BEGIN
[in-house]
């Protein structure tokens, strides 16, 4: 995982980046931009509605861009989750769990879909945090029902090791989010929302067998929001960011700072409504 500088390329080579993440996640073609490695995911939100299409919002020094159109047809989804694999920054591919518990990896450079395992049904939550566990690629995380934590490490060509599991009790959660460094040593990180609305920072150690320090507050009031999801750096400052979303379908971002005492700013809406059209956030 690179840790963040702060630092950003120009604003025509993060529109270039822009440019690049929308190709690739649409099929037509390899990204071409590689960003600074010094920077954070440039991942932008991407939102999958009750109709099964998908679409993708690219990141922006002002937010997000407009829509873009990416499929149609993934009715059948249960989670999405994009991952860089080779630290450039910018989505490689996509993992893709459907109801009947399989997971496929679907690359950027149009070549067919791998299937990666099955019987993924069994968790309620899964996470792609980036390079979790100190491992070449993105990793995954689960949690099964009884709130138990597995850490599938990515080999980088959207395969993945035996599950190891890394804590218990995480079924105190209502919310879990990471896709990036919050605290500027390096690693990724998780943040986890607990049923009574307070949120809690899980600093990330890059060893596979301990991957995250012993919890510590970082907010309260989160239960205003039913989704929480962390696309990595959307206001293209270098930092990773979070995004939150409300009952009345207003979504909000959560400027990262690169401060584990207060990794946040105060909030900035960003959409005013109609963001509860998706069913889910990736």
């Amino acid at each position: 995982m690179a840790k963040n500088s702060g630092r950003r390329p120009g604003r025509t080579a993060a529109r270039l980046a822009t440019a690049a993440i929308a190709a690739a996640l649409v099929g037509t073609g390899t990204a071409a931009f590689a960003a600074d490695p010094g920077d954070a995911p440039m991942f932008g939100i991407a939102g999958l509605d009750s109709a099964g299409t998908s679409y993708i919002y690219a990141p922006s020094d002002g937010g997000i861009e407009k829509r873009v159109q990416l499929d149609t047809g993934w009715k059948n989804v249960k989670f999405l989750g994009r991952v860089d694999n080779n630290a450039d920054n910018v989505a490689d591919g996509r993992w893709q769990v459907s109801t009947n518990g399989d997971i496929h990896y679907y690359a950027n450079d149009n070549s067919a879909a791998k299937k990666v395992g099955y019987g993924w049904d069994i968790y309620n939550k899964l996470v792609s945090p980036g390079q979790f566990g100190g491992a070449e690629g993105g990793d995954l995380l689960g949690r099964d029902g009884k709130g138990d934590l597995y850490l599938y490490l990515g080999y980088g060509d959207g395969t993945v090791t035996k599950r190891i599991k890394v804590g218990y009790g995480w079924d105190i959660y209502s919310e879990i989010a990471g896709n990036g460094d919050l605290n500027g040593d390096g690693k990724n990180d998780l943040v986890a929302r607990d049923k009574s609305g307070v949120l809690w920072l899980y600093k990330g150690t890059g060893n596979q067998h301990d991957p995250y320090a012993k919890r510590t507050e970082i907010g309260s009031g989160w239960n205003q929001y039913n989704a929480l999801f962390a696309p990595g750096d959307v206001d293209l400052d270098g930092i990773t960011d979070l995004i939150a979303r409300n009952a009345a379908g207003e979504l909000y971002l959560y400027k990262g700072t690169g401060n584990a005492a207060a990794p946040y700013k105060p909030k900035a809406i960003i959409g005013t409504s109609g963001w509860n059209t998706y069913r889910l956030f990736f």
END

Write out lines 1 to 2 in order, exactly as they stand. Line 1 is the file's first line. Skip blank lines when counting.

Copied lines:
[in-house]
């Protein structure tokens, strides 16, 4: 995982980046931009509605861009989750769990879909945090029902090791989010929302067998929001960011700072409504 500088390329080579993440996640073609490695995911939100299409919002020094159109047809989804694999920054591919518990990896450079395992049904939550566990690629995380934590490490060509599991009790959660460094040593990180609305920072150690320090507050009031999801750096400052979303379908971002005492700013809406059209956030 690179840790963040702060630092950003120009604003025509993060529109270039822009440019690049929308190709690739649409099929037509390899990204071409590689960003600074010094920077954070440039991942932008991407939102999958009750109709099964998908679409993708690219990141922006002002937010997000407009829509873009990416499929149609993934009715059948249960989670999405994009991952860089080779630290450039910018989505490689996509993992893709459907109801009947399989997971496929679907690359950027149009070549067919791998299937990666099955019987993924069994968790309620899964996470792609980036390079979790100190491992070449993105990793995954689960949690099964009884709130138990597995850490599938990515080999980088959207395969993945035996599950190891890394804590218990995480079924105190209502919310879990990471896709990036919050605290500027390096690693990724998780943040986890607990049923009574307070949120809690899980600093990330890059060893596979301990991957995250012993919890510590970082907010309260989160239960205003039913989704929480962390696309990595959307206001293209270098930092990773979070995004939150409300009952009345207003979504909000959560400027990262690169401060584990207060990794946040105060909030900035960003959409005013109609963001509860998706069913889910990736």